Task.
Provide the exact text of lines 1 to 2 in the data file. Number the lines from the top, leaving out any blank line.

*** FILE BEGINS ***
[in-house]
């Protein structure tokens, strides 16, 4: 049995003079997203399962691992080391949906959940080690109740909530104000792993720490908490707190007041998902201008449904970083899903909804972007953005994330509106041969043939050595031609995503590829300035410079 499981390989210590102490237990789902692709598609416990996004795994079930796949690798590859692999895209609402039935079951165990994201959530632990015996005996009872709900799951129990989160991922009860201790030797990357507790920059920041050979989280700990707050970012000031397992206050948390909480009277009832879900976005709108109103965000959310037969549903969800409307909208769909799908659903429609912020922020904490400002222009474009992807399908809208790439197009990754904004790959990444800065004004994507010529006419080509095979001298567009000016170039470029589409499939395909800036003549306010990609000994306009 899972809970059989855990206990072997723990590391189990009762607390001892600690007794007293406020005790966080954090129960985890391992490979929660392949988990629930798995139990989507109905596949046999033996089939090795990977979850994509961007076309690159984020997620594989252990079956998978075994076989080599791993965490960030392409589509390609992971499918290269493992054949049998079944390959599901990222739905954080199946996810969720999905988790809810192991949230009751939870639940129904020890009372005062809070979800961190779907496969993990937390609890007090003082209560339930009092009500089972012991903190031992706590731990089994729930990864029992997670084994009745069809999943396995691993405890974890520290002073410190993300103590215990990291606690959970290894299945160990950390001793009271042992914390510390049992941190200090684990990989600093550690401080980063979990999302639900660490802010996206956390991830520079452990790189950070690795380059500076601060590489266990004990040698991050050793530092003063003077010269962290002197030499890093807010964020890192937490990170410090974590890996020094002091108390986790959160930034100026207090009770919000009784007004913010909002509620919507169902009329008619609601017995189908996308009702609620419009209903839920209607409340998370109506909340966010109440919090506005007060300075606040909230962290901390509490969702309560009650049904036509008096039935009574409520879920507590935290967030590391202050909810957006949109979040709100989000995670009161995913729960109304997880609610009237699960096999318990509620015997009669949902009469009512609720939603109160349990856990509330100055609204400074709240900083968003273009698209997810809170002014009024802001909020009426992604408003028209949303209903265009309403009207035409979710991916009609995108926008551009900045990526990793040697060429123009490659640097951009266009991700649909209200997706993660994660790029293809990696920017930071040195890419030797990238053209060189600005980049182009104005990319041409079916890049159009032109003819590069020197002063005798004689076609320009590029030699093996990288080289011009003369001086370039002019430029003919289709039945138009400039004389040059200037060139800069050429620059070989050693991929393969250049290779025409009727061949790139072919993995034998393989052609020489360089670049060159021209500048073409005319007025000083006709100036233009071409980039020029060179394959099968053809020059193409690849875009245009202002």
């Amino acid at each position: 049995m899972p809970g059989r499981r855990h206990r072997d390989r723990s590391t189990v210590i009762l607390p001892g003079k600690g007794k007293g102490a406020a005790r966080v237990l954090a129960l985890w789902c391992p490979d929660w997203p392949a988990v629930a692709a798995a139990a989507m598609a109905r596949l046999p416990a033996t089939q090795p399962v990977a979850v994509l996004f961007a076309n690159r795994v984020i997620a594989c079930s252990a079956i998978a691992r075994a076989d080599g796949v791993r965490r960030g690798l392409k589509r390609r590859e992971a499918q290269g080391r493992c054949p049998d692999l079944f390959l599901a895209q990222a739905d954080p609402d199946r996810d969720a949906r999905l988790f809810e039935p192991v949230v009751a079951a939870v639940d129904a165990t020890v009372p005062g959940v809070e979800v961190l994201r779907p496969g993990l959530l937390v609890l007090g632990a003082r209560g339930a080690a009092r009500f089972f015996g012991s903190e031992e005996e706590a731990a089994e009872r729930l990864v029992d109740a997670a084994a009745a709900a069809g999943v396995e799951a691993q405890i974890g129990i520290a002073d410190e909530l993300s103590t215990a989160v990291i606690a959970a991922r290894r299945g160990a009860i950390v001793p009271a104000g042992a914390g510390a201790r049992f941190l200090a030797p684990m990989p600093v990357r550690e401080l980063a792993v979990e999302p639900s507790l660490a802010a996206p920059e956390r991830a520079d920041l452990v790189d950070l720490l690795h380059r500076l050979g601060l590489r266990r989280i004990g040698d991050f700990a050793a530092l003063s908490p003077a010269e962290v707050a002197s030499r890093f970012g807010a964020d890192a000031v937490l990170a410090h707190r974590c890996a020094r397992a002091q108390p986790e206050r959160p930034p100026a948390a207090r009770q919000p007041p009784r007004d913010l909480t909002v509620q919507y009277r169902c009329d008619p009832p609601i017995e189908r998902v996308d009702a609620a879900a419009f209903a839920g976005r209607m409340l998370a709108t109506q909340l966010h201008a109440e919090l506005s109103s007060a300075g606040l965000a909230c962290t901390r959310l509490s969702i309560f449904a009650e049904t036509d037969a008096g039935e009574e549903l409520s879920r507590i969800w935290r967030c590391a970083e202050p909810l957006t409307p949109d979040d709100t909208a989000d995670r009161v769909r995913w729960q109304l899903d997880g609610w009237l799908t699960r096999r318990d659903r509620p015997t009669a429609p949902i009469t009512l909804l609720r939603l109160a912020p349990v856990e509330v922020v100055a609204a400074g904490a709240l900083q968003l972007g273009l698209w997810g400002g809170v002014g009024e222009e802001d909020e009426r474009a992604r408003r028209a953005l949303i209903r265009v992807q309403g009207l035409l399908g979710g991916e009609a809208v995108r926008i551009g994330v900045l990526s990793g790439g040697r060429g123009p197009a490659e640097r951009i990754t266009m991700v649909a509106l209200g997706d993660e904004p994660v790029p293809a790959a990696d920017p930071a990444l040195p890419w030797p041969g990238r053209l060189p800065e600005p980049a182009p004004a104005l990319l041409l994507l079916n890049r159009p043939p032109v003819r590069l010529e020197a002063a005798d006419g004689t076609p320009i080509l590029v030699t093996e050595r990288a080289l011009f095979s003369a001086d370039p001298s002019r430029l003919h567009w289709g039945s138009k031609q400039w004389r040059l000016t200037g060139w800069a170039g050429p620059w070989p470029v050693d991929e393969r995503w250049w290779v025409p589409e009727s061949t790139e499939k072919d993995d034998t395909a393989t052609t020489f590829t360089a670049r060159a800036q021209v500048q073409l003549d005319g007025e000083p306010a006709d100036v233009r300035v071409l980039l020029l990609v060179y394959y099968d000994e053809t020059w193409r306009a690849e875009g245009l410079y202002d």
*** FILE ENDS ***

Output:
[in-house]
């Protein structure tokens, strides 16, 4: 049995003079997203399962691992080391949906959940080690109740909530104000792993720490908490707190007041998902201008449904970083899903909804972007953005994330509106041969043939050595031609995503590829300035410079 499981390989210590102490237990789902692709598609416990996004795994079930796949690798590859692999895209609402039935079951165990994201959530632990015996005996009872709900799951129990989160991922009860201790030797990357507790920059920041050979989280700990707050970012000031397992206050948390909480009277009832879900976005709108109103965000959310037969549903969800409307909208769909799908659903429609912020922020904490400002222009474009992807399908809208790439197009990754904004790959990444800065004004994507010529006419080509095979001298567009000016170039470029589409499939395909800036003549306010990609000994306009 899972809970059989855990206990072997723990590391189990009762607390001892600690007794007293406020005790966080954090129960985890391992490979929660392949988990629930798995139990989507109905596949046999033996089939090795990977979850994509961007076309690159984020997620594989252990079956998978075994076989080599791993965490960030392409589509390609992971499918290269493992054949049998079944390959599901990222739905954080199946996810969720999905988790809810192991949230009751939870639940129904020890009372005062809070979800961190779907496969993990937390609890007090003082209560339930009092009500089972012991903190031992706590731990089994729930990864029992997670084994009745069809999943396995691993405890974890520290002073410190993300103590215990990291606690959970290894299945160990950390001793009271042992914390510390049992941190200090684990990989600093550690401080980063979990999302639900660490802010996206956390991830520079452990790189950070690795380059500076601060590489266990004990040698991050050793530092003063003077010269962290002197030499890093807010964020890192937490990170410090974590890996020094002091108390986790959160930034100026207090009770919000009784007004913010909002509620919507169902009329008619609601017995189908996308009702609620419009209903839920209607409340998370109506909340966010109440919090506005007060300075606040909230962290901390509490969702309560009650049904036509008096039935009574409520879920507590935290967030590391202050909810957006949109979040709100989000995670009161995913729960109304997880609610009237699960096999318990509620015997009669949902009469009512609720939603109160349990856990509330100055609204400074709240900083968003273009698209997810809170002014009024802001909020009426992604408003028209949303209903265009309403009207035409979710991916009609995108926008551009900045990526990793040697060429123009490659640097951009266009991700649909209200997706993660994660790029293809990696920017930071040195890419030797990238053209060189600005980049182009104005990319041409079916890049159009032109003819590069020197002063005798004689076609320009590029030699093996990288080289011009003369001086370039002019430029003919289709039945138009400039004389040059200037060139800069050429620059070989050693991929393969250049290779025409009727061949790139072919993995034998393989052609020489360089670049060159021209500048073409005319007025000083006709100036233009071409980039020029060179394959099968053809020059193409690849875009245009202002």